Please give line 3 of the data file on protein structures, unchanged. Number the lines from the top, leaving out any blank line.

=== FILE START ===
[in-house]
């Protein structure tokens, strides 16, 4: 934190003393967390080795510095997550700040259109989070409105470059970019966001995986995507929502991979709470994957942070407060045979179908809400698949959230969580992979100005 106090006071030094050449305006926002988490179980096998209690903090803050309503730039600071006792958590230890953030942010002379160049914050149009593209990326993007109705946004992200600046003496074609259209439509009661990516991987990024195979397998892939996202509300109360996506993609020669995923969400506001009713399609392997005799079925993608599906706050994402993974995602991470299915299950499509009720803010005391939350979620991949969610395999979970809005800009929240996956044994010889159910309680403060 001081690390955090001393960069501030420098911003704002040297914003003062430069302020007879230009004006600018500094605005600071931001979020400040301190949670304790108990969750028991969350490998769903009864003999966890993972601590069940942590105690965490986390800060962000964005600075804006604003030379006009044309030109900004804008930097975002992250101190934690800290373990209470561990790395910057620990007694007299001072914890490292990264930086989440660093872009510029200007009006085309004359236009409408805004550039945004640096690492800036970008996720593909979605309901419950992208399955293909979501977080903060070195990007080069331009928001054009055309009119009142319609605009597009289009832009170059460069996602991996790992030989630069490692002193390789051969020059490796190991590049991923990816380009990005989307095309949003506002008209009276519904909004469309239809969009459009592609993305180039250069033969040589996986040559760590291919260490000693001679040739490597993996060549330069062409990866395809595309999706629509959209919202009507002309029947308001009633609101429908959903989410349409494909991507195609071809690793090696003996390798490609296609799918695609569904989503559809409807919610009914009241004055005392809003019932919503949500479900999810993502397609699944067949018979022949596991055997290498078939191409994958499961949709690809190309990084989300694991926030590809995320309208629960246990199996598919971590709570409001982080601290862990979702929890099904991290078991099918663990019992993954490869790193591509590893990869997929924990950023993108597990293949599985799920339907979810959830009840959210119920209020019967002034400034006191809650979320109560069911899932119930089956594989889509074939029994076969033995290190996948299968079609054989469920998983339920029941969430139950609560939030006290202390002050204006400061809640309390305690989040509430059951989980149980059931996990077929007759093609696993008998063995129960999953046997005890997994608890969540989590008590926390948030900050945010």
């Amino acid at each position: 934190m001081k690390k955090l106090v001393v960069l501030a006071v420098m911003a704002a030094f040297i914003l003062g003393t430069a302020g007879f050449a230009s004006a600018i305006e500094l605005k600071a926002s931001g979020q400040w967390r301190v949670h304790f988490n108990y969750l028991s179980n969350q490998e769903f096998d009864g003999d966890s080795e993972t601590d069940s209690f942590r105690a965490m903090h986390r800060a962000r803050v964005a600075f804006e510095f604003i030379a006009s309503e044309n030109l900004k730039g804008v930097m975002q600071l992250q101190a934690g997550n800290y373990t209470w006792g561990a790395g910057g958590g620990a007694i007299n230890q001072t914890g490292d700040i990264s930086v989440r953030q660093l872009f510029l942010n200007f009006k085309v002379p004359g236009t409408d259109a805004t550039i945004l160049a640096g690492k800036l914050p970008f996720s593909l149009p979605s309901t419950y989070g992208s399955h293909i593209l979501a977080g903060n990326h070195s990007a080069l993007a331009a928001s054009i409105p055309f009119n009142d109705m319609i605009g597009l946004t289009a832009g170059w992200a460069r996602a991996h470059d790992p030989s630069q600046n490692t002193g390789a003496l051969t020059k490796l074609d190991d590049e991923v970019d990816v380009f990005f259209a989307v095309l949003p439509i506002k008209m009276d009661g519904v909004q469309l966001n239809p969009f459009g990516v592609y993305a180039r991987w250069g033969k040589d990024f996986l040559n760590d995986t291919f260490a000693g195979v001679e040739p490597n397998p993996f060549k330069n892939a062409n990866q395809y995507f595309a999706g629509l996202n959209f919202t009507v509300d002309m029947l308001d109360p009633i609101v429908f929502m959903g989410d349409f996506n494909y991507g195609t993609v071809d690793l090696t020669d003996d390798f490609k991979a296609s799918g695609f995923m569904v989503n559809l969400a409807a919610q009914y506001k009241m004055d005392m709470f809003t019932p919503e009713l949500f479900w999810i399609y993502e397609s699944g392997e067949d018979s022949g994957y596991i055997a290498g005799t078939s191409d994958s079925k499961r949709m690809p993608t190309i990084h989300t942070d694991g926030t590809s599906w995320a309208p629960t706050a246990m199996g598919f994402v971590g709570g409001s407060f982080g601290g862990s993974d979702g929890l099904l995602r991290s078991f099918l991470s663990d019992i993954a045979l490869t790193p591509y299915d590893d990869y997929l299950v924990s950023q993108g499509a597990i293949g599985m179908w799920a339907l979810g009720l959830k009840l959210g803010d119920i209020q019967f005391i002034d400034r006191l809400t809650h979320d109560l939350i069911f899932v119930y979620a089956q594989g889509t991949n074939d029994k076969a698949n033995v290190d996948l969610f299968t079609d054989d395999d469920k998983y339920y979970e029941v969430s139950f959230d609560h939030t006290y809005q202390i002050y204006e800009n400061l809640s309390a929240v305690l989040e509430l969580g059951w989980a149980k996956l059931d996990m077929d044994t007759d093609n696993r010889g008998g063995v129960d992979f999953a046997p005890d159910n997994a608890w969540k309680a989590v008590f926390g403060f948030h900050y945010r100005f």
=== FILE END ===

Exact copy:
């Amino acid at each position: 934190m001081k690390k955090l106090v001393v960069l501030a006071v420098m911003a704002a030094f040297i914003l003062g003393t430069a302020g007879f050449a230009s004006a600018i305006e500094l605005k600071a926002s931001g979020q400040w967390r301190v949670h304790f988490n108990y969750l028991s179980n969350q490998e769903f096998d009864g003999d966890s080795e993972t601590d069940s209690f942590r105690a965490m903090h986390r800060a962000r803050v964005a600075f804006e510095f604003i030379a006009s309503e044309n030109l900004k730039g804008v930097m975002q600071l992250q101190a934690g997550n800290y373990t209470w006792g561990a790395g910057g958590g620990a007694i007299n230890q001072t914890g490292d700040i990264s930086v989440r953030q660093l872009f510029l942010n200007f009006k085309v002379p004359g236009t409408d259109a805004t550039i945004l160049a640096g690492k800036l914050p970008f996720s593909l149009p979605s309901t419950y989070g992208s399955h293909i593209l979501a977080g903060n990326h070195s990007a080069l993007a331009a928001s054009i409105p055309f009119n009142d109705m319609i605009g597009l946004t289009a832009g170059w992200a460069r996602a991996h470059d790992p030989s630069q600046n490692t002193g390789a003496l051969t020059k490796l074609d190991d590049e991923v970019d990816v380009f990005f259209a989307v095309l949003p439509i506002k008209m009276d009661g519904v909004q469309l966001n239809p969009f459009g990516v592609y993305a180039r991987w250069g033969k040589d990024f996986l040559n760590d995986t291919f260490a000693g195979v001679e040739p490597n397998p993996f060549k330069n892939a062409n990866q395809y995507f595309a999706g629509l996202n959209f919202t009507v509300d002309m029947l308001d109360p009633i609101v429908f929502m959903g989410d349409f996506n494909y991507g195609t993609v071809d690793l090696t020669d003996d390798f490609k991979a296609s799918g695609f995923m569904v989503n559809l969400a409807a919610q009914y506001k009241m004055d005392m709470f809003t019932p919503e009713l949500f479900w999810i399609y993502e397609s699944g392997e067949d018979s022949g994957y596991i055997a290498g005799t078939s191409d994958s079925k499961r949709m690809p993608t190309i990084h989300t942070d694991g926030t590809s599906w995320a309208p629960t706050a246990m199996g598919f994402v971590g709570g409001s407060f982080g601290g862990s993974d979702g929890l099904l995602r991290s078991f099918l991470s663990d019992i993954a045979l490869t790193p591509y299915d590893d990869y997929l299950v924990s950023q993108g499509a597990i293949g599985m179908w799920a339907l979810g009720l959830k009840l959210g803010d119920i209020q019967f005391i002034d400034r006191l809400t809650h979320d109560l939350i069911f899932v119930y979620a089956q594989g889509t991949n074939d029994k076969a698949n033995v290190d996948l969610f299968t079609d054989d395999d469920k998983y339920y979970e029941v969430s139950f959230d609560h939030t006290y809005q202390i002050y204006e800009n400061l809640s309390a929240v305690l989040e509430l969580g059951w989980a149980k996956l059931d996990m077929d044994t007759d093609n696993r010889g008998g063995v129960d992979f999953a046997p005890d159910n997994a608890w969540k309680a989590v008590f926390g403060f948030h900050y945010r100005f």